Dr. Neil Minkoff: Q&A on HGH


Dr. Neil Minkoff: Q&A on HGH

By Dr. Neil Minkoff
Special to CSNNE.com

As if there weren't enough issues keeping the NFL owners and the players apart, word has leaked out that the owners consider it essential for the new Collective Bargaining Agreement to allow for blood testing for Human Growth Hormone. The NFL is looking to keep pace with the Olympics, some rugby and soccer leagues and minor-league baseball, all of which have started HGH testing over the past few years. Note that it is only in the minors, where MLB can start testing without consent of the MLB players union. So let's look at what is involved in HGH testing and some of the player concerns . . . besides getting caught.

Whats up with this test?
Testing for HGH is hard. Really hard. So little gets into the urine, we have to use blood. Normal levels can vary from 5 to 50 in the same person on the same day because the body releases the hormone in bursts. So players need random blood draws, which can only be performed after games. Turns out theres a fair number of pro athletes who claim to be too scared of needles to play if their blood is drawn before a game. If the players were really afraid of needles, we wouldnt have this problem in the first place!

Nobody outside the World Anti-Doping Agency knows exactly what the new test does, but it either detects some new subtle finding or looks to see if the HGH level looks right compared to the other hormones in the system. There have been some concerns about whether the test will be able to detect HGH more than 6-12 hours after injection. If thats true, players could switch to bedtime injections and avoid detection.

What is HGH, anyway?
Synthetic growth hormone is a copy of a hormone made in the brain. Sure, its major use is for children to grow to normal height, but that doesnt matter here. What matters is that its used to treat muscle wasting in AIDS patients . . . and thats where our story gets interesting. Docs figured out a long time ago that a hormone that builds muscle in the sick also builds muscle in the well. Jacking HGH works because your body basically stops trying when it comes to HGH in your mid-20s. After the age of 25, you produce HALF as much HGH every 7 years. At 40, youre making one-quarter of the HGH you made at 25. Thats a HUGE difference especially to a pro athlete. According to the Mayo Clinic, HGH shots will build muscle in healthy adults, but traditional exercise works just as well. Im sure thats true for the average person, but HGH will have an extra effect on someone already in great shape.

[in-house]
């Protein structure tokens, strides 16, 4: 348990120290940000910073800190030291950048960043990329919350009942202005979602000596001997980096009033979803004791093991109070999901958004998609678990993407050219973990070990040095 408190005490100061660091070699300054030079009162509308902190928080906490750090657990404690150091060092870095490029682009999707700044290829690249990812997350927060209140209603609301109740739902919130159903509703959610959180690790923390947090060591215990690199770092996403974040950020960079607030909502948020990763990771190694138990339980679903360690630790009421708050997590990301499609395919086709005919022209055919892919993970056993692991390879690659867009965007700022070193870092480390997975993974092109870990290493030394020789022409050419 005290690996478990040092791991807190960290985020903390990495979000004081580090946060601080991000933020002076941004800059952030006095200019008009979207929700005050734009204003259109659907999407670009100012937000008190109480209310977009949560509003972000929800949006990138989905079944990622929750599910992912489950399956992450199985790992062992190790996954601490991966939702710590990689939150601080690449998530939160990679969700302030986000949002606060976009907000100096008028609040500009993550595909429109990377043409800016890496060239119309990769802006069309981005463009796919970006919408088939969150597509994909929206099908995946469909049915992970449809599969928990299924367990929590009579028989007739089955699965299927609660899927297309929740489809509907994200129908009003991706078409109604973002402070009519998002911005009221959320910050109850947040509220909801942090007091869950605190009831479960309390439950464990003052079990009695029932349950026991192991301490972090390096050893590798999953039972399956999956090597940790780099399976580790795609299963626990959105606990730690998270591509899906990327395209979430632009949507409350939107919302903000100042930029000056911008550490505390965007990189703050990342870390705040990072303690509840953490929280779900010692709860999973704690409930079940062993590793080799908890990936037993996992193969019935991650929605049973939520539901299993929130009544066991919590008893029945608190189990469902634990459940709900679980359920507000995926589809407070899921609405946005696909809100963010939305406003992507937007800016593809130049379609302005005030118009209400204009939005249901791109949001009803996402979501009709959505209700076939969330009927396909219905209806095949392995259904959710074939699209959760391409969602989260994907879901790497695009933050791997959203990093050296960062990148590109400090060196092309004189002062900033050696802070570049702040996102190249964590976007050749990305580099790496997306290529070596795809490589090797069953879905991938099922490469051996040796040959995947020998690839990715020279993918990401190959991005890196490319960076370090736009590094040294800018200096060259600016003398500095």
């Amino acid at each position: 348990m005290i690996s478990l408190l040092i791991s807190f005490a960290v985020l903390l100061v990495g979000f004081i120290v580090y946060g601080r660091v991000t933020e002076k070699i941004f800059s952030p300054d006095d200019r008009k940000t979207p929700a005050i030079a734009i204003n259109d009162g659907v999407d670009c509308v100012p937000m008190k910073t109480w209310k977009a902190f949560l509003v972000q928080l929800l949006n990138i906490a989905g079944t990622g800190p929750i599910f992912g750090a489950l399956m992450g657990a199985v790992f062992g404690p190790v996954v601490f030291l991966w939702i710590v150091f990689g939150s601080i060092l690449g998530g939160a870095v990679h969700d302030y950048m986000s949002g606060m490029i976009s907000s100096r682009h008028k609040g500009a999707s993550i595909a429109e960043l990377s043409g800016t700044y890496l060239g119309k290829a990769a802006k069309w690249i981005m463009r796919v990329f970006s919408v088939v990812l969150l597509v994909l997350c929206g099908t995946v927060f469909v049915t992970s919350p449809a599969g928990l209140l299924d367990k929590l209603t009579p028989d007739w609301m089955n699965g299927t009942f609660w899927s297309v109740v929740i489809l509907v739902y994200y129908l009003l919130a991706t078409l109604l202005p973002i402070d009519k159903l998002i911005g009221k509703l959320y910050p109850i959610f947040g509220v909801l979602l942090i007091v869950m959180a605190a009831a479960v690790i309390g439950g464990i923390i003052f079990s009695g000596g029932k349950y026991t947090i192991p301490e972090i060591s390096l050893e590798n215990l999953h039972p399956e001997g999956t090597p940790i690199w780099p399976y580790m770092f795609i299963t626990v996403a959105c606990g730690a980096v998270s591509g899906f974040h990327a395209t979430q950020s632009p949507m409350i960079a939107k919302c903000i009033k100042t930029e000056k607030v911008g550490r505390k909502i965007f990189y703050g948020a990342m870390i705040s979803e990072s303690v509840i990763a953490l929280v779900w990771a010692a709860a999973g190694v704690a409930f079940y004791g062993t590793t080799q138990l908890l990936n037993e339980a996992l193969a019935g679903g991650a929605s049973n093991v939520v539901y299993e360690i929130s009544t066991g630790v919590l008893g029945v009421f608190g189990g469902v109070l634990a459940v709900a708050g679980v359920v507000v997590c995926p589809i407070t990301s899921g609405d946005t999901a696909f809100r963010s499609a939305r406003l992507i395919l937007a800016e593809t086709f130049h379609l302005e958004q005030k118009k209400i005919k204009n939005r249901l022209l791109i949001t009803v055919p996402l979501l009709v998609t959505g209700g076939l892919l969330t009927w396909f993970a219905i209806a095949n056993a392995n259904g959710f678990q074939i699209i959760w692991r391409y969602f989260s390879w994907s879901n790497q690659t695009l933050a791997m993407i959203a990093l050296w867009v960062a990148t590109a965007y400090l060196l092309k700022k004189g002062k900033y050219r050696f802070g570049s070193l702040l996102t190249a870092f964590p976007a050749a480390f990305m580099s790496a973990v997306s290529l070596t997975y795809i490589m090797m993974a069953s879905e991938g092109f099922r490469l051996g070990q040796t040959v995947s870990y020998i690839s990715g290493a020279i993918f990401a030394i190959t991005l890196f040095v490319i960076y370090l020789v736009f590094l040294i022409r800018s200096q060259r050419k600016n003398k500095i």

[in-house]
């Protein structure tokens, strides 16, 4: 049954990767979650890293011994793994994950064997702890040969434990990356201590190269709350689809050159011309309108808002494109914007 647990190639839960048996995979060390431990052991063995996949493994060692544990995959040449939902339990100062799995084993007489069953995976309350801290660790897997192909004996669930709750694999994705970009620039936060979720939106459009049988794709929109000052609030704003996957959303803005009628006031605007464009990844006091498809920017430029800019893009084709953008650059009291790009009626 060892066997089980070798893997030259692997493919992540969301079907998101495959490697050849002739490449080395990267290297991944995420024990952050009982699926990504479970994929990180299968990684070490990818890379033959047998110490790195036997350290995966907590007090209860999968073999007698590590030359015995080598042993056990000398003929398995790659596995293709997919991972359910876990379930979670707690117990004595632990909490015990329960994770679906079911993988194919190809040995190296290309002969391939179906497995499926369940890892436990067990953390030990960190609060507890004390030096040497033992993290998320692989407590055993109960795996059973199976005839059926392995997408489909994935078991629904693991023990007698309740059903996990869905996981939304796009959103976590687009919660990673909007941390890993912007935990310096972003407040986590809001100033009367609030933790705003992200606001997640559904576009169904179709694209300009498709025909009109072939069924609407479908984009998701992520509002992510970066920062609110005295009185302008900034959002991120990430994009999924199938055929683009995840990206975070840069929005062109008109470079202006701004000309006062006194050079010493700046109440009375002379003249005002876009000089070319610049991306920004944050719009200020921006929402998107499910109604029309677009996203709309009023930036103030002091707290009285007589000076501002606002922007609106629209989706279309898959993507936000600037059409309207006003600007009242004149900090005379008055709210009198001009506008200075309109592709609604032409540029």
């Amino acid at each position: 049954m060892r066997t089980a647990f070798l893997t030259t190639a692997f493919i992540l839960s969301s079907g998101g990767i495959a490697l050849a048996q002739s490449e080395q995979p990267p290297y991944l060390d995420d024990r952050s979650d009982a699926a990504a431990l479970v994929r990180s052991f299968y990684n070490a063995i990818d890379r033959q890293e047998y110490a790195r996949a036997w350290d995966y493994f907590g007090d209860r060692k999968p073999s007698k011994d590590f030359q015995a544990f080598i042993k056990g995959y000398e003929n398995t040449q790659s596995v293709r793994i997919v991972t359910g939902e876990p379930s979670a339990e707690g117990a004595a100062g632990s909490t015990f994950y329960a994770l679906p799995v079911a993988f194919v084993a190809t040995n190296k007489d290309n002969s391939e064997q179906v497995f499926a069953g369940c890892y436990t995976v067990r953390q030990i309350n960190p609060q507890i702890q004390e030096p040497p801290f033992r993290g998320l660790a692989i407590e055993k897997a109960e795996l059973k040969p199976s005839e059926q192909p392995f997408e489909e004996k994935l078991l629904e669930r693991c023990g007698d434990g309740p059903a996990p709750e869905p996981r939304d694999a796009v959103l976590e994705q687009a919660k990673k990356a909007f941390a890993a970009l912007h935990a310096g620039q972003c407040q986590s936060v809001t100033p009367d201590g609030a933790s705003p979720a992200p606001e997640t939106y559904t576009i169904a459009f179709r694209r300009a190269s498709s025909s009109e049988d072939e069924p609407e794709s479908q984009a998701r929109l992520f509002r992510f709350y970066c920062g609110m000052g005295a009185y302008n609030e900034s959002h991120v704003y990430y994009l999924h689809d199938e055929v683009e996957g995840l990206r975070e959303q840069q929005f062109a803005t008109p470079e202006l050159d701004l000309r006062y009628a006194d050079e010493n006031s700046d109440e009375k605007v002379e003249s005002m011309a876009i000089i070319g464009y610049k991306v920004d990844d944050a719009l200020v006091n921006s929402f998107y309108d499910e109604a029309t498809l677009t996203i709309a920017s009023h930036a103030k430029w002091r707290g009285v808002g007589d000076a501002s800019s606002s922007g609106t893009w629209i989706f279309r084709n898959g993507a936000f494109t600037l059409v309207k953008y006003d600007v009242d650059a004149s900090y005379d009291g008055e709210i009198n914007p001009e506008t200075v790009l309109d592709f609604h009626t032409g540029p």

Why do we care?
HGH can be dangerous when used improperly. Known side effects include joint pain, swollen painful muscles and gynecomastia, which is the medical term for men growing breasts. Pro locker rooms have an unprintable different name for this syndrome. Besides, some muscle mass can be pretty damaging. For example, if the massed-up muscle is your heart, you cant pump blood and you die. HGH is also in the family of hormones that control your metabolism, so theres a theory that use could lead to diabetes.

So how do we fix this?
We can clean this whole thing up in under a year. The WADA, with its partners the International Olympic Committee, the NFL, MLB, FIFA, etc., could call together all of the manufacturers of synthetic HGH and ask them to just add a marker to the inactive part of the HGH molecule. The test would ALWAYS be able to tell synthetic HGH from natural. This would be simple, cheap, totally safe and 100 percent definitive. It would probably require a waiver from the FDA, but the FDA is a political institution, and this is great politics. Just say you're doing it for the children. That always works.